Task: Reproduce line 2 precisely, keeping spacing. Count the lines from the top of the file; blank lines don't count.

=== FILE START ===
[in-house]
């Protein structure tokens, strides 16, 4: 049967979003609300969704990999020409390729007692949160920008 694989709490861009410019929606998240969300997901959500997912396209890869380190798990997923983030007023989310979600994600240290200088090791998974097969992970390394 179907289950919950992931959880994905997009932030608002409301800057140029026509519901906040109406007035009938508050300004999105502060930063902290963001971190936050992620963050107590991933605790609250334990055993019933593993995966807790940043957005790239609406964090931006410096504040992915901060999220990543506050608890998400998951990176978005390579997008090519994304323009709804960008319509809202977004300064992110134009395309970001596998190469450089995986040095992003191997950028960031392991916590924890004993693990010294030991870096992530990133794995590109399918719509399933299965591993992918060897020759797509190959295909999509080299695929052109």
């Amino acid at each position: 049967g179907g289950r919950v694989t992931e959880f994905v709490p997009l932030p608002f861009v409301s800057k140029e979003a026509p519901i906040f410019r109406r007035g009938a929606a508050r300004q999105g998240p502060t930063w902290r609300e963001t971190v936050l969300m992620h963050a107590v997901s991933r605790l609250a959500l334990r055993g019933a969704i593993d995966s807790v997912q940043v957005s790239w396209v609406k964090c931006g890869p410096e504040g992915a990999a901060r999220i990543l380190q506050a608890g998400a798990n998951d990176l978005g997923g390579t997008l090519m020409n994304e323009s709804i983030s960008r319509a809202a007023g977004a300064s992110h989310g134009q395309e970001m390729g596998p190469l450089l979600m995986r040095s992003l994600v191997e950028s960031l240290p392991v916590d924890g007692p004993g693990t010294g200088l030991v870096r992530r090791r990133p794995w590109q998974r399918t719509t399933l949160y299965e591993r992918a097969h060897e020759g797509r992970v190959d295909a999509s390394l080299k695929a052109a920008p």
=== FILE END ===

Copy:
């Protein structure tokens, strides 16, 4: 049967979003609300969704990999020409390729007692949160920008 694989709490861009410019929606998240969300997901959500997912396209890869380190798990997923983030007023989310979600994600240290200088090791998974097969992970390394 179907289950919950992931959880994905997009932030608002409301800057140029026509519901906040109406007035009938508050300004999105502060930063902290963001971190936050992620963050107590991933605790609250334990055993019933593993995966807790940043957005790239609406964090931006410096504040992915901060999220990543506050608890998400998951990176978005390579997008090519994304323009709804960008319509809202977004300064992110134009395309970001596998190469450089995986040095992003191997950028960031392991916590924890004993693990010294030991870096992530990133794995590109399918719509399933299965591993992918060897020759797509190959295909999509080299695929052109």